Process: This project began its life as a traditional 20-page seminar paper I had done for a class in Fall 2012 so I’d already done a lot of research, writing, and thinking about digital archives in general and The Yellow Nineties Online in particular by the time I decided to revisit the topic this semester. The main challenge for me was taking that first incarnation and looking at it from a completely different angle–not that of “genres” of digital archive (my initial argument, tailored to said class), but rather looking at the ways in which the site frames content, form, and user engagement. These three themes are the one that I have tried to thread throughout each of my posts and which tie the digital essay together as a whole.

Affordances: This project works so much better as a digital essay than a paper that I’m profoundly glad I had the opportunity to transform it! Because I am working to analyze an online resource, it was helpful to work in the same medium–particularly as it is one that facilitates greater use of images (something I’m always looking to do since I work so heavily in visual culture) and enables the use of hyperlinks– these two affordances (or rather, the lack thereof) were the main constraints in writing this up as an seminar paper in the first place.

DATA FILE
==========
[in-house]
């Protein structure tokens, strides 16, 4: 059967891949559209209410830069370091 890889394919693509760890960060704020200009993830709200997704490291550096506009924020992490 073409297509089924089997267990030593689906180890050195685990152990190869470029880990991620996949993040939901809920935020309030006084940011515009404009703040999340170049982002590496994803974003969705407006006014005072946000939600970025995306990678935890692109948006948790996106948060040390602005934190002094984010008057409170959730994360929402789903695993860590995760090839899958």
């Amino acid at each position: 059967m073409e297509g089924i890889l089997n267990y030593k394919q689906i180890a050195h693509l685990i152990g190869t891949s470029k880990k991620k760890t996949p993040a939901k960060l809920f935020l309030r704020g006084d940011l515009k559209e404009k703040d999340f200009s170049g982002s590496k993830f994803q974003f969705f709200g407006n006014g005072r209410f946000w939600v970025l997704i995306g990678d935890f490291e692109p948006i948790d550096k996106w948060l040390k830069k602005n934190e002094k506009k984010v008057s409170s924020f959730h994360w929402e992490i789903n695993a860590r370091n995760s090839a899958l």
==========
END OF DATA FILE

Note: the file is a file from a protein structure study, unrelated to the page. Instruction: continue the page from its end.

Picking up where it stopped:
Looking back at my original paper, I also noticed that it formed less of a coherent argument than a series of observations about the site and its methodological moves. The project worked well enough as a traditional paper, but splitting it into sections in my digital essay not only helped me to re-think the different topics I was actually considering, but also allowed me to make those points much more succinctly without worrying over-much about whether I was presenting a unified whole–it was unified by virtue of admitting its nature as a looser collection of interrelated facets.

This project is something I hope to tinker further with and link to my as-of-now under-development professional WordPress site. I also plan to send the link to the creators of The Yellow Nineties Online (which I am simultaneously excited and terrified to do).

Constraints: The infelicities of my chosen Wordpress theme (including but not limited to problems with font size/color, spacing, linking, arrangement and display of pictures, etc.) did take some amount of time and troubleshooting to wrestle into submission (I won’t say all of that wrestling was particularly good-humored).